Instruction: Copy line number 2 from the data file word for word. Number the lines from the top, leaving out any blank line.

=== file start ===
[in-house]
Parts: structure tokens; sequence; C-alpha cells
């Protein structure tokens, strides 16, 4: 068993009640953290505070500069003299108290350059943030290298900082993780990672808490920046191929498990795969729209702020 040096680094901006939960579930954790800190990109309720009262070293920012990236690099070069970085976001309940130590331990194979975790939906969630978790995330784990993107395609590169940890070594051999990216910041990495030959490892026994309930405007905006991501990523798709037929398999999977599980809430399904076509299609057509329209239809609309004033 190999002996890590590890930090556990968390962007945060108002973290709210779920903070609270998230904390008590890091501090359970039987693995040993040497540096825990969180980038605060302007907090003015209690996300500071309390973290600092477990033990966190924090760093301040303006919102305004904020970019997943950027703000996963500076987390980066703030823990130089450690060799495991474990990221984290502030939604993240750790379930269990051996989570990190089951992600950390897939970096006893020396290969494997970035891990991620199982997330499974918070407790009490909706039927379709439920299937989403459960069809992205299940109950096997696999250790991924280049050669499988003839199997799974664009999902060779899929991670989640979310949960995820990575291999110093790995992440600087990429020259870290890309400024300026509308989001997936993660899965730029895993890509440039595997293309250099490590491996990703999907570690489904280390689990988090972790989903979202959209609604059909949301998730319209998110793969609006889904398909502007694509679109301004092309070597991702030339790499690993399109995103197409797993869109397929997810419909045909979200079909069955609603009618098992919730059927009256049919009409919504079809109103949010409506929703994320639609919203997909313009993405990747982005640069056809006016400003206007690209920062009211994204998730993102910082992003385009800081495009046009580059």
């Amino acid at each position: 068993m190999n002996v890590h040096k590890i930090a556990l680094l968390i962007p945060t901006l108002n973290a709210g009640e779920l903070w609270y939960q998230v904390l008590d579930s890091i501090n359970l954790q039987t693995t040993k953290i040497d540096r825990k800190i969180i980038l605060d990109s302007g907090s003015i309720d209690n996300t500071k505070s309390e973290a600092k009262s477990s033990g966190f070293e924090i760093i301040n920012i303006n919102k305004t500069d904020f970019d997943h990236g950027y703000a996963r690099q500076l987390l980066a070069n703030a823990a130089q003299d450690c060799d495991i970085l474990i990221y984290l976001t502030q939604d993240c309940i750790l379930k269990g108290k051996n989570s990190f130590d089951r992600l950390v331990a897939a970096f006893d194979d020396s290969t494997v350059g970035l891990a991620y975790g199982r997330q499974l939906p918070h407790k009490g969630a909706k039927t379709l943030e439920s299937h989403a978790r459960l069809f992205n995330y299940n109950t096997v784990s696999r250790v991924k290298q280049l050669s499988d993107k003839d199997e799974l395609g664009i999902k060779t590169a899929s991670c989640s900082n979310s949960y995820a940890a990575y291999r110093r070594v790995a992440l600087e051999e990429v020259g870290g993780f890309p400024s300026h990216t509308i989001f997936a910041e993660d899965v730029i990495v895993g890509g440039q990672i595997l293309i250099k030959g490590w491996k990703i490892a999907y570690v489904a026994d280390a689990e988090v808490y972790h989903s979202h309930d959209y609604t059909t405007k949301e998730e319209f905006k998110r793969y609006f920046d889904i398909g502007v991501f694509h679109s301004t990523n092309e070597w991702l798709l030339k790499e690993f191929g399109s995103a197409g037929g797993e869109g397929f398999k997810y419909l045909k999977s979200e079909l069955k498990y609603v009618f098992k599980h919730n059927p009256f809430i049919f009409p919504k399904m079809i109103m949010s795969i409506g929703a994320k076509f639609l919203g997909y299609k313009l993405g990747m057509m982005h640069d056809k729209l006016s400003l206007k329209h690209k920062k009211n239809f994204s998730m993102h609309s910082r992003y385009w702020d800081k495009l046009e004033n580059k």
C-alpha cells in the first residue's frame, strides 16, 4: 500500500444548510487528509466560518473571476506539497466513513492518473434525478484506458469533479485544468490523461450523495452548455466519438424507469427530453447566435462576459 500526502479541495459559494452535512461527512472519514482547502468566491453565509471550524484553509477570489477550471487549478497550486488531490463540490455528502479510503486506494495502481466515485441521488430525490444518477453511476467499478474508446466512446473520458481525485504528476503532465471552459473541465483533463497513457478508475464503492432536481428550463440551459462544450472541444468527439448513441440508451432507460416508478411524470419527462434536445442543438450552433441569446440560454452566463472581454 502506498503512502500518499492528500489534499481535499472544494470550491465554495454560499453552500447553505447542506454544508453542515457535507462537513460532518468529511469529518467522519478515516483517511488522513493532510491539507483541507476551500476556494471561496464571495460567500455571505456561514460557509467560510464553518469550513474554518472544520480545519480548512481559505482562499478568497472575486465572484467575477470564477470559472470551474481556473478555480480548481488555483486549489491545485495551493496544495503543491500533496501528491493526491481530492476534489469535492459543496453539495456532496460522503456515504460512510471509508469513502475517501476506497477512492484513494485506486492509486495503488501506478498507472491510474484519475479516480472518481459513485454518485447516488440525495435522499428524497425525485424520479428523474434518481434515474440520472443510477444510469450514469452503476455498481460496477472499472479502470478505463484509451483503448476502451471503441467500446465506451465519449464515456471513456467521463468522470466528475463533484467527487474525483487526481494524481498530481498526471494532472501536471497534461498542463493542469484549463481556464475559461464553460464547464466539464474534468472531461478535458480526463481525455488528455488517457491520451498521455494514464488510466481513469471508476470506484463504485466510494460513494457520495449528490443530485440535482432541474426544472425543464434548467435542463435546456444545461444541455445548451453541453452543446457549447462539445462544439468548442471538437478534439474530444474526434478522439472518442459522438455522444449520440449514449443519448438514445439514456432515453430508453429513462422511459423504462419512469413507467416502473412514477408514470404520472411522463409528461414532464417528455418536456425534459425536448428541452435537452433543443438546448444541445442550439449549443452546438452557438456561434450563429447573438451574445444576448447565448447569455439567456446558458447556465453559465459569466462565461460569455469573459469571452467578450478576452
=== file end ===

Parts: structure tokens; sequence; C-alpha cells